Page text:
'Sensuous Singularity': Hamish Fulton's Cairngorm Walk-Texts

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The purpose of this article is to consider walking artist Hamish Fulton’s ‘walk-texts’ as ethical responses to the environment. In light of the environmental crisis that manifests in the proposed stratigraphic designation ‘Anthropocene’, Jane Bennett’s writing on enchantment offers a direction for thinking about how an ecologically ethical sensibility might be cultivated. Fulton’s communicative response to his walking art, I argue, embodies the discernment of ‘things in their sensuous singularity’ that Bennett identifies as a key attribute of enchantment. Yet, in his own writing on his art practice, the walk-texts are conceived as secondary – a necessary counterpart to walking as an experiential activity. By honing in on two recurring strategies we find in Fulton’s Cairngorm walk-texts – the list and the return – I argue that his work offers a linguistic mode that holds great potential for tuning us to environmental ethics in the Anthropocene.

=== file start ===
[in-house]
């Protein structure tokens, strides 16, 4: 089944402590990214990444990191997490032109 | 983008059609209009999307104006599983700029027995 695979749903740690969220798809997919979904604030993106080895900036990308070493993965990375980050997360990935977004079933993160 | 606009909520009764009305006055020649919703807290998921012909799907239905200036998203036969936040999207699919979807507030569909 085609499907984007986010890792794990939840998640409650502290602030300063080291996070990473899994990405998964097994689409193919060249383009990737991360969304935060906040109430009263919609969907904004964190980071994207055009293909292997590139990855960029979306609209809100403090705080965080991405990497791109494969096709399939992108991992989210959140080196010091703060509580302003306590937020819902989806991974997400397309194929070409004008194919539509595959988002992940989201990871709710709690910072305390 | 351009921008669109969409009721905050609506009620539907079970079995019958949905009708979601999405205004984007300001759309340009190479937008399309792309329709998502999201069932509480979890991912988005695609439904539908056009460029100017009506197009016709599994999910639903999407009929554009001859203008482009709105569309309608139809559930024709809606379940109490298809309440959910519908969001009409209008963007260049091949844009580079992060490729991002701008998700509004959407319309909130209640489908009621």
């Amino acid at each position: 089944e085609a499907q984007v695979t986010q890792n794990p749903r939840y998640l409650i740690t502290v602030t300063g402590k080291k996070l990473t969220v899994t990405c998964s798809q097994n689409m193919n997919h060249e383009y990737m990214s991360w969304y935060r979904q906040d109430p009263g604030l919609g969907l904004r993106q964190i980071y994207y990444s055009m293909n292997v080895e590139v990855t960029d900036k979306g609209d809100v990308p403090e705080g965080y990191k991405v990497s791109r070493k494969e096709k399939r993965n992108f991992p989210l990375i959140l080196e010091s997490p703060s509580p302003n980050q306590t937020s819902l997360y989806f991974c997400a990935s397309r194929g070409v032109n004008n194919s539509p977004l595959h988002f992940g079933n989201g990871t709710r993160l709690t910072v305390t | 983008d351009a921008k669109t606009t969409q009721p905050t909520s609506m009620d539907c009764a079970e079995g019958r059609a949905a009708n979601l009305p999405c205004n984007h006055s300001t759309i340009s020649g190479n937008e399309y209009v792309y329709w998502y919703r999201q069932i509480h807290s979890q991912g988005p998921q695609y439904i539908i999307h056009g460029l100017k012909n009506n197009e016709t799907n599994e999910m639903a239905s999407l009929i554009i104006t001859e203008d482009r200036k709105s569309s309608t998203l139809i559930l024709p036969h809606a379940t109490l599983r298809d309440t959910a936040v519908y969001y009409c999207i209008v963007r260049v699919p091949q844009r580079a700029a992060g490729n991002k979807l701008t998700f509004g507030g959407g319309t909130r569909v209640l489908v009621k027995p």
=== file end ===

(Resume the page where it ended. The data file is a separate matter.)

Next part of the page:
Original languageEnglish
Pages (from-to)12-32
Number of pages21
JournalCritical Survey
Issue number1
Publication statusPublished - 1 Mar 2017


  • anthropocene
  • ecology
  • ethics
  • Hamish Fulton
  • Jane Bennett
  • sensuous singularity


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